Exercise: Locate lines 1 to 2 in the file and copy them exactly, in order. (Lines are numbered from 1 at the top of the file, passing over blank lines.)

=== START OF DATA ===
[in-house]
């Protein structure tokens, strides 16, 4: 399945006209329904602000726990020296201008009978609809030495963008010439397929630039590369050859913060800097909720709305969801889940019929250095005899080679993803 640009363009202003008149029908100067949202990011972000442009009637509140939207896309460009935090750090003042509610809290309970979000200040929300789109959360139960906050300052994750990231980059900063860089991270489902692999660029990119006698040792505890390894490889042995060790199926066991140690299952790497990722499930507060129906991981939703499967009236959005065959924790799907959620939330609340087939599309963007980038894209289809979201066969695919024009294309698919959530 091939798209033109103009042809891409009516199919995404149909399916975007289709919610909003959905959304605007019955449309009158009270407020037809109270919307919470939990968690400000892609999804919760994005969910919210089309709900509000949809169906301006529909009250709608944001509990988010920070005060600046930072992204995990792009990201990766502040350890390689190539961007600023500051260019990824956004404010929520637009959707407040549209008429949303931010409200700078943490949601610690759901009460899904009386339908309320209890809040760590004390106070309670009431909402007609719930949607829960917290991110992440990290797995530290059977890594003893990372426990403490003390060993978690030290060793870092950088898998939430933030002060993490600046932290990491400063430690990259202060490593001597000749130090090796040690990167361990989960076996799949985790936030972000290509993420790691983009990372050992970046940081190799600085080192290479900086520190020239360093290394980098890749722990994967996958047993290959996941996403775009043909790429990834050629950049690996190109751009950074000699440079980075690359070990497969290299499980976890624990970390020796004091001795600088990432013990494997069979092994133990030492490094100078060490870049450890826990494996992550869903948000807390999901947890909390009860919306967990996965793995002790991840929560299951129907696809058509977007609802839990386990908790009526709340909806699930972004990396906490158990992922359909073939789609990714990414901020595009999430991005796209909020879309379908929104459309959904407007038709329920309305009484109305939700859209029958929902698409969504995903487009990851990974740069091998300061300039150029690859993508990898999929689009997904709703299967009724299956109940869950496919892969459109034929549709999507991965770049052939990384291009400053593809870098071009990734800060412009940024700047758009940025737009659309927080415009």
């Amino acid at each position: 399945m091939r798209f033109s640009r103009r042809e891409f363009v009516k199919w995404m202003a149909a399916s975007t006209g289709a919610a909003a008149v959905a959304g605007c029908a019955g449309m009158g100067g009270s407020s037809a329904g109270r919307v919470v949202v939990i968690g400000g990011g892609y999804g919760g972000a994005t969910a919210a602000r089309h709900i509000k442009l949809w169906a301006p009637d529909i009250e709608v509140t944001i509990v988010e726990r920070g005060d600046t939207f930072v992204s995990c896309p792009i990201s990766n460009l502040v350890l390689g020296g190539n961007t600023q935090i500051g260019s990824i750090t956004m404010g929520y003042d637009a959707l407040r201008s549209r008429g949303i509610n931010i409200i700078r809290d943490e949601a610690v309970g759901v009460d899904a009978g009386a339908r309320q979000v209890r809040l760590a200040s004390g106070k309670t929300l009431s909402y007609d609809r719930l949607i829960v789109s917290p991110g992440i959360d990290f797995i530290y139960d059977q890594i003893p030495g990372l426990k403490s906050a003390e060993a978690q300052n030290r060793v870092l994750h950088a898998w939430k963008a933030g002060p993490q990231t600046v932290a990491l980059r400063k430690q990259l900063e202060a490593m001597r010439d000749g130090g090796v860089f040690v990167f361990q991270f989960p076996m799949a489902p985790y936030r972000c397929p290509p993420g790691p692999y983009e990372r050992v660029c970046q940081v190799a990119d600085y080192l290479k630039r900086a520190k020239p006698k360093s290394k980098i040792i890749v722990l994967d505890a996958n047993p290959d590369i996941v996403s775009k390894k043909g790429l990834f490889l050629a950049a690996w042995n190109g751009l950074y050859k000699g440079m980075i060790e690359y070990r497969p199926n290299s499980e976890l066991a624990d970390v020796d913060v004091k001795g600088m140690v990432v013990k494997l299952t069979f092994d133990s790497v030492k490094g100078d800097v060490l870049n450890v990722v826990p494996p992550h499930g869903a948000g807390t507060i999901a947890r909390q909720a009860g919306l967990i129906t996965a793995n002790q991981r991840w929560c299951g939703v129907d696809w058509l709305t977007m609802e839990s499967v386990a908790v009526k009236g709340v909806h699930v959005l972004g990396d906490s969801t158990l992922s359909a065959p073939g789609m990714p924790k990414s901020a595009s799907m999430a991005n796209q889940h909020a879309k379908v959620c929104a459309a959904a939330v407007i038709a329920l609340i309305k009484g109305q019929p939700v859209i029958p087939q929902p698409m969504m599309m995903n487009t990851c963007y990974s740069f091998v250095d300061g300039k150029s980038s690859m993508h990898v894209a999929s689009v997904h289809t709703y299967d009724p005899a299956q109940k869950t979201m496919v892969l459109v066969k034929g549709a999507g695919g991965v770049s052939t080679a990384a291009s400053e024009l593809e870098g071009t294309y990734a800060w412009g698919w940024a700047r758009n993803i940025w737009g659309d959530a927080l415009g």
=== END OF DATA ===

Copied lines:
[in-house]
């Protein structure tokens, strides 16, 4: 399945006209329904602000726990020296201008009978609809030495963008010439397929630039590369050859913060800097909720709305969801889940019929250095005899080679993803 640009363009202003008149029908100067949202990011972000442009009637509140939207896309460009935090750090003042509610809290309970979000200040929300789109959360139960906050300052994750990231980059900063860089991270489902692999660029990119006698040792505890390894490889042995060790199926066991140690299952790497990722499930507060129906991981939703499967009236959005065959924790799907959620939330609340087939599309963007980038894209289809979201066969695919024009294309698919959530 091939798209033109103009042809891409009516199919995404149909399916975007289709919610909003959905959304605007019955449309009158009270407020037809109270919307919470939990968690400000892609999804919760994005969910919210089309709900509000949809169906301006529909009250709608944001509990988010920070005060600046930072992204995990792009990201990766502040350890390689190539961007600023500051260019990824956004404010929520637009959707407040549209008429949303931010409200700078943490949601610690759901009460899904009386339908309320209890809040760590004390106070309670009431909402007609719930949607829960917290991110992440990290797995530290059977890594003893990372426990403490003390060993978690030290060793870092950088898998939430933030002060993490600046932290990491400063430690990259202060490593001597000749130090090796040690990167361990989960076996799949985790936030972000290509993420790691983009990372050992970046940081190799600085080192290479900086520190020239360093290394980098890749722990994967996958047993290959996941996403775009043909790429990834050629950049690996190109751009950074000699440079980075690359070990497969290299499980976890624990970390020796004091001795600088990432013990494997069979092994133990030492490094100078060490870049450890826990494996992550869903948000807390999901947890909390009860919306967990996965793995002790991840929560299951129907696809058509977007609802839990386990908790009526709340909806699930972004990396906490158990992922359909073939789609990714990414901020595009999430991005796209909020879309379908929104459309959904407007038709329920309305009484109305939700859209029958929902698409969504995903487009990851990974740069091998300061300039150029690859993508990898999929689009997904709703299967009724299956109940869950496919892969459109034929549709999507991965770049052939990384291009400053593809870098071009990734800060412009940024700047758009940025737009659309927080415009």